Glen Keith / GlenIsla

   

Glen Keith distillery was founded as late as 1957 with building work being finished and the distillery beginning production in 1960. It lies on the river Isla very close to Strathisla distillery in Keith, Banffshire, Speyside.

It was built by Seagram (Pernod Ricard since 2001) but sadly, they mothballed the distillery in 1999 after a short life of less than 40 years of production.

Glen Keith has been renovated and expanded to produce 6m lpa p/a and reopened in June 2013

 
 

Most of single malt output from Glen Keith was indeed bottled as "Glen Keith", however, some slightly peated expressions were released as "Glenisla", although there is some discussion and confusion about this label.

 

Glenisla was a slightly peated expression produced at the Glen Keith Distillery.

 

 
  Some more great distillery info here, thanks to Malt Madness  

My thanks to Teun van Wel for the photos and permission to use them.

 

 

  Glen Keith

General whisky characteristics: Fruit and wild flowers

 
     

Glen Keith,  21y, distilled 1967

This was a sample I was given without exact bottler details, but it could have been the G&M bottling

Typical cost of this bottle;

 
 

Glass: Spiegelau

Nose: This is so intense, the Spiegelau glass is working wonders compared to the Bugatti, Signatory or even the Glencairn. The nose is extremely complex with a mixture of fruit and wild flowers and maybe some apricot, slight marzipan, a little gentle toffee, or is it butterscotch? There are also some alpine herbs and flowers in there amongst the Scottish moss and heather. The more I nose, the more I now begin to find an extra dimension which is almost medicinal. Not in a Laphroaig kind of way, but slightly more gentle. Oh boy, I could sit here nosing this for a day or two, this is so good! Perhaps the only thing in my experience which has come close to this was a wonderful Rosebank many years ago.

Palate: The first sip concentrates the herbs on the front of the tongue whilst the sides of the tongue and inner cheeks water with delight. The initial flavour is of herbs with slight spice in an almond / marzipan kind of way. This is smooth, very smooth and offers lots of palatable luxury which almost spreads into a cream toffee flavour over time. My second taste develops much more of the martzipan and toffee flavours and no herbs at all. In fact, the more I think about this, the more I think of nuts! Amazing, the flavours are intense and concentrate almost exclusively on the front and middle of the palate, leaving the back almost completely clear.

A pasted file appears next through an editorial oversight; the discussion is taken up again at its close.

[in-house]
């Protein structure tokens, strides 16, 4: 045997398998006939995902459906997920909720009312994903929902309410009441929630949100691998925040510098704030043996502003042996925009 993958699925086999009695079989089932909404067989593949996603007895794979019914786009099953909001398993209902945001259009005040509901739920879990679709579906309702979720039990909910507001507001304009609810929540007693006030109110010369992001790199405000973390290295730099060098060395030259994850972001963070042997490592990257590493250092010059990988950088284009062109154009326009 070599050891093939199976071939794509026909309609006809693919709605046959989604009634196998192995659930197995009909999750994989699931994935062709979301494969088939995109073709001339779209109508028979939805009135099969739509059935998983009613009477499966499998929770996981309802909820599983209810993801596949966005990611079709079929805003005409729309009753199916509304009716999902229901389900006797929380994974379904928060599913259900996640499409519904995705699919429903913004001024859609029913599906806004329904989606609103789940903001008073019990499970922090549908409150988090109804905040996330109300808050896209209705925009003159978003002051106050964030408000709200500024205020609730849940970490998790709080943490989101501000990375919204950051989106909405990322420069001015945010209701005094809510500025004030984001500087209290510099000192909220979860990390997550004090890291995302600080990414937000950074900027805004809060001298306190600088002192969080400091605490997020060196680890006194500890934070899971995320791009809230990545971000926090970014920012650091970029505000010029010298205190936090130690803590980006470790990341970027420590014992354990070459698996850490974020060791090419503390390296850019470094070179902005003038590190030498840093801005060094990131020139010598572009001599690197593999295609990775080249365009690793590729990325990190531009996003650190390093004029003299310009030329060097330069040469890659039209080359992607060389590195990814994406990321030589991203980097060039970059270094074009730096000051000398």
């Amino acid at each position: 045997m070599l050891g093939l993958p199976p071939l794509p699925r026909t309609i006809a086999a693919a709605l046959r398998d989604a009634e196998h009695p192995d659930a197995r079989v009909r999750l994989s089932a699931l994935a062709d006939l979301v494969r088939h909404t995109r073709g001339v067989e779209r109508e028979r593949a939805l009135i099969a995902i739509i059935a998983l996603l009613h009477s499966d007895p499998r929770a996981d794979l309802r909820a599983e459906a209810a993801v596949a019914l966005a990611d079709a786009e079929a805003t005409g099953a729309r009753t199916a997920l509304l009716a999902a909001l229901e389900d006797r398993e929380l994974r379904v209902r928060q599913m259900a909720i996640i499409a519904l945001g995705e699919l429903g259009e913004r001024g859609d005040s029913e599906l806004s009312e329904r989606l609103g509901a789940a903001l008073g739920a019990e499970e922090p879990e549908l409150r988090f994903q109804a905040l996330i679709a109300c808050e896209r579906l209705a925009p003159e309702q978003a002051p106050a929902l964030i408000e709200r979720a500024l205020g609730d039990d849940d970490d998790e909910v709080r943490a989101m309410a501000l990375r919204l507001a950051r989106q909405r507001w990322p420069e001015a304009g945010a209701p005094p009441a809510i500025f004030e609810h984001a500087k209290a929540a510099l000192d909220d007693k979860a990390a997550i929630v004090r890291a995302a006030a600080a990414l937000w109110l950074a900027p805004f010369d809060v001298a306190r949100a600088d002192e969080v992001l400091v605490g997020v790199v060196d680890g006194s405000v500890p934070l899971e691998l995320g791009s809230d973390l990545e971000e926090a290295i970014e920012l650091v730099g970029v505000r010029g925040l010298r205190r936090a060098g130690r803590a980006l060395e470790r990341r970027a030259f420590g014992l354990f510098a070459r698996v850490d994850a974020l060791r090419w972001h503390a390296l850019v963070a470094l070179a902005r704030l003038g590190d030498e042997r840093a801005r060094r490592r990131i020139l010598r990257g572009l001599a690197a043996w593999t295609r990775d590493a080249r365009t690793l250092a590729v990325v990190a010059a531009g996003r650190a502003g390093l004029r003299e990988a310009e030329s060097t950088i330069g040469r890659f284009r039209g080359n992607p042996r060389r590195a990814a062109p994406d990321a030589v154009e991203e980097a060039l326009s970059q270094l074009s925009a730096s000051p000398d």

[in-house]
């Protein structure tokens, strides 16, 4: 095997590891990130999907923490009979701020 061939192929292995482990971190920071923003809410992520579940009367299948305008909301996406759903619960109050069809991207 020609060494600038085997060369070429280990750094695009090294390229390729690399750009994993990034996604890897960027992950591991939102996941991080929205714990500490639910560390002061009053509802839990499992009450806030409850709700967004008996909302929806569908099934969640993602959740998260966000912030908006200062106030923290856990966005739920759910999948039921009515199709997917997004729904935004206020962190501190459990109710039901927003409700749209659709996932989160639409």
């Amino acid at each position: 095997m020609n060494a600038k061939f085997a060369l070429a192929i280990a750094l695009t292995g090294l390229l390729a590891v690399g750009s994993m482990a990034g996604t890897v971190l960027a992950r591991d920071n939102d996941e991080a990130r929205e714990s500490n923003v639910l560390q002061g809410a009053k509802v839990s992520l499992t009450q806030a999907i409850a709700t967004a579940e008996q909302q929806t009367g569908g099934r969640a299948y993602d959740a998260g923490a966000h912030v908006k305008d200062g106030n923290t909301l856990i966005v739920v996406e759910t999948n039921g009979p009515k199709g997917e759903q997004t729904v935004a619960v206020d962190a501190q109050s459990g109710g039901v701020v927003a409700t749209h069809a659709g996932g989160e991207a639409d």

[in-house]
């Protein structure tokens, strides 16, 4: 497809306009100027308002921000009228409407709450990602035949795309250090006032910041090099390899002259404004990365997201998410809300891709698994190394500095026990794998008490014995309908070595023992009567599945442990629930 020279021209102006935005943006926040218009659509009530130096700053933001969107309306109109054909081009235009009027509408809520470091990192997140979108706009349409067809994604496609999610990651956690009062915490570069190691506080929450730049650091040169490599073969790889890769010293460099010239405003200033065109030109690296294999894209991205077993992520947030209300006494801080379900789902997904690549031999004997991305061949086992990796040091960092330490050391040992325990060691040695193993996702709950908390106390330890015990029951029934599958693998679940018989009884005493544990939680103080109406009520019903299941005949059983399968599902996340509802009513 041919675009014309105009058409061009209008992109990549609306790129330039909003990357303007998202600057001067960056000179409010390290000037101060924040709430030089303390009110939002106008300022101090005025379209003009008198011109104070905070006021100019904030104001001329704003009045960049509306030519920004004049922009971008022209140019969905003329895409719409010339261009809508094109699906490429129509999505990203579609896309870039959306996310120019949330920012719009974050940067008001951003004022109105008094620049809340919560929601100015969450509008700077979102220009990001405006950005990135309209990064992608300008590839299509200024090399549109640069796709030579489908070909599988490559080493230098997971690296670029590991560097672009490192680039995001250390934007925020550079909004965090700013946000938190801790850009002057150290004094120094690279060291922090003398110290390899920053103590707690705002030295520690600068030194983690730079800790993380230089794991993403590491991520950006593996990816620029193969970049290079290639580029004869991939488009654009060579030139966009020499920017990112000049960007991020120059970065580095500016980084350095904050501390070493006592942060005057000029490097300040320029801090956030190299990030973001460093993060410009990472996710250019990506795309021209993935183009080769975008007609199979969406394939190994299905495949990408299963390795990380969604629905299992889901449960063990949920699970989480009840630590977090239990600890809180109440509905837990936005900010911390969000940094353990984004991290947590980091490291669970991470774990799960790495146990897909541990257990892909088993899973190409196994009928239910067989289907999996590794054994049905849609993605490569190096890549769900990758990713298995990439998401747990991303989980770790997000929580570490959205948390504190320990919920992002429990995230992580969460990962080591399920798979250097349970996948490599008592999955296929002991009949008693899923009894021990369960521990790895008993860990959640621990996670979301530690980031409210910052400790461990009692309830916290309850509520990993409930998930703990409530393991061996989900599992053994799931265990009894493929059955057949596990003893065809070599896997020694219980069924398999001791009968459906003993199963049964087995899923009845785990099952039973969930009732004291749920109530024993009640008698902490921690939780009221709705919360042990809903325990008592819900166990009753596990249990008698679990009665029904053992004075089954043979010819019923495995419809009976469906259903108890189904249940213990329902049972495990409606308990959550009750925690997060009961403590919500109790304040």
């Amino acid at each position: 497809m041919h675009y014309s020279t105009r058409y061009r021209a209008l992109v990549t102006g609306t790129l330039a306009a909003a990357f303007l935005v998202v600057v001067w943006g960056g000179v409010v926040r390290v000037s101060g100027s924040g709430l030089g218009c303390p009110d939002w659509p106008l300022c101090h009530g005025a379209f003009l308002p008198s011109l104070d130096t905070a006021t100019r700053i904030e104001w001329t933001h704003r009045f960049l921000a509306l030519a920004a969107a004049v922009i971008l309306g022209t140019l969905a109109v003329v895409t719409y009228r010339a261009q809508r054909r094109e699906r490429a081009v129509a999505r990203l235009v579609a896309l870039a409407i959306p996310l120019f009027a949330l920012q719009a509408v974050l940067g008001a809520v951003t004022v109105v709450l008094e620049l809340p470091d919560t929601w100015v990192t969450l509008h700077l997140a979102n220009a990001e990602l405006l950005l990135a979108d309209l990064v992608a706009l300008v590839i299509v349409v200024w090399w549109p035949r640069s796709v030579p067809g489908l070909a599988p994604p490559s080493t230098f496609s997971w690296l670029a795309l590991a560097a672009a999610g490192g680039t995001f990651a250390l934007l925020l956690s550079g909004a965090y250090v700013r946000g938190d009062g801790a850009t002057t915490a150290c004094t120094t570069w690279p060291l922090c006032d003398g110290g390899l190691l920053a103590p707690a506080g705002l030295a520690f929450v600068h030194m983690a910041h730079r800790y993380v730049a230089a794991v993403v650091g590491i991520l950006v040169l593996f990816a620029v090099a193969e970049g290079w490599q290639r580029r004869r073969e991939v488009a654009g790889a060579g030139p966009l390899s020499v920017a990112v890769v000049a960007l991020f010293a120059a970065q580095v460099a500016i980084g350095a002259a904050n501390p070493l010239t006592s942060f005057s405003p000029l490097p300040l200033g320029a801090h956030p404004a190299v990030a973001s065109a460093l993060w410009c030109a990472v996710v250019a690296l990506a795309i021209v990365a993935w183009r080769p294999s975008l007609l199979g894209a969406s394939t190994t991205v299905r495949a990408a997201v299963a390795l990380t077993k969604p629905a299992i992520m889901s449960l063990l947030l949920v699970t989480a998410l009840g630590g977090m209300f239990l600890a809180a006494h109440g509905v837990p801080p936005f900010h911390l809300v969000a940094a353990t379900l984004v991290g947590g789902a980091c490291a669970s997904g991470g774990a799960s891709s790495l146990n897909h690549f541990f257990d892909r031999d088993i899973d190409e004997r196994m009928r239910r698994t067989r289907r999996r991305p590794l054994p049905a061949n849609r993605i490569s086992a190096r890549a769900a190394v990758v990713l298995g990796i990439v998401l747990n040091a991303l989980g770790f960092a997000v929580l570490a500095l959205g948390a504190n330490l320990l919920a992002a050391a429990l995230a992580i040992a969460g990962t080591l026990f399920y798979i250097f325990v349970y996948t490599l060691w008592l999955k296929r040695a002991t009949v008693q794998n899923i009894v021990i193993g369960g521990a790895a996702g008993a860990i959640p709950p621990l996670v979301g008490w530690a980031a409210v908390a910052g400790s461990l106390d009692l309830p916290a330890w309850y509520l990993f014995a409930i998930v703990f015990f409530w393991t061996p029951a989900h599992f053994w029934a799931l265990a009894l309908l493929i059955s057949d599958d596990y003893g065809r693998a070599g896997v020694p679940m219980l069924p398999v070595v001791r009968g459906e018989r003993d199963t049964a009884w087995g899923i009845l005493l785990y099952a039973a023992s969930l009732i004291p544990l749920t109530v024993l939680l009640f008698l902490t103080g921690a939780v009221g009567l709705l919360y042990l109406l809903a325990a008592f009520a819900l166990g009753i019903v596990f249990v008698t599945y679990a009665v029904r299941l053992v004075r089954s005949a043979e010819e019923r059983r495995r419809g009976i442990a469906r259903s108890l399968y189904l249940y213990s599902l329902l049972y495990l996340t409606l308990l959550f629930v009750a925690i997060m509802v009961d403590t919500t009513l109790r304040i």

Finish: Long, very long and very pleasant with plenty of nut and toffee flavours. This does have a strong taste, but in an extremely kind and gentle way.

With 2 drops of water: The nose finds another dimension. The herbs have receded and are replaced by slightly medicinal hazelnuts in a bed of fresh straw. The 2 drops of water have also transformed the flavour in a way that I would never have expected as It becomes even more smooth and creamy, losing some of the potency of the nuttiness.

Overall Impression: This is a true great. I would have to say it is one of the best 5 or 6 whiskies I have ever tried. OK, so my own experience is limited, but I can recognise a great when I try it and this is one of them. Do I prefer it with the drops of water, maybe I do. But either way, I want more of this and I feel I just may be disappointed as if I find any, it may be just too expensive for my pocket. It's a good job I have another sample to revisit later.

 

   
   

Malts of Scotland, Glen Keith, 28.9.1970-2.2011, 49.1% ABV

Bourbon Hogshead Cask No.6042, one of 192 bottles

Typical cost of this bottle;

 
 

Glass: Classic Malt

Colour: Shiny (yellow) gold

Nose: Extremely floral oak which just keeps on expanding. Yes, this is very very aromatic and eventually offers hints of malty butterscotch amongst the flora. Maybe even a touch of baked apple and banana too?

Palate: Bitter - sweet? I detect a slightly bitter fruitiness alongside sweet flora, chocolate, a hint of coffee beans and some vanilla.

Finish: Long and bitter sweet.

Overall Impression: Interesting, very interesting with those bitter - sweet qualities.

 

   

 

 

Glenisla

General whisky characteristics: Wood, hay, grasses, slightly farmy

 
   

Glenisla,  28y, 1977, 48.8% ABV

Signatory "Cask Strength" collection, one of 276 bottles

Single Cask; Hogshead 19601, distilled 7.7.77, bottled 29.3.2006

Typical cost of this bottle;

 
 

Glass: Classic Malt

Colour: Pale (yellow) gold

Nose: Initially very faint, then slowly building to include hay and grasses. This continues to 'grow' and intensify over some minutes. Eventually it exhibits some farmy notes, but mostly reminiscent of a chicken coop or free-range hen run.

Palate: Some green peppercorn, faintly nutty, slightly farmy with grasses alongside a hint of wood.

With 4 drops of water: Now a more rounded nose with grasses and nuts, but still lightly farmy. The palate is smoother with less pepper, but still containing nuts and hay. Very warming.

With 4 more drops of water: An even more rounded nose with a great waft of toast or maybe even crumpets.

Finish: Medium, slightly longer with water. Some raspberries right at the end when water is added.

Overall Impression: This is sligthly farmy with an initial 'chicken coop' nose but it's still very interesting and certainly not a bad whisky, although it isn't a 'great' either. Slightly better with the water added.

   

 

 

 

 

 

 

 

 

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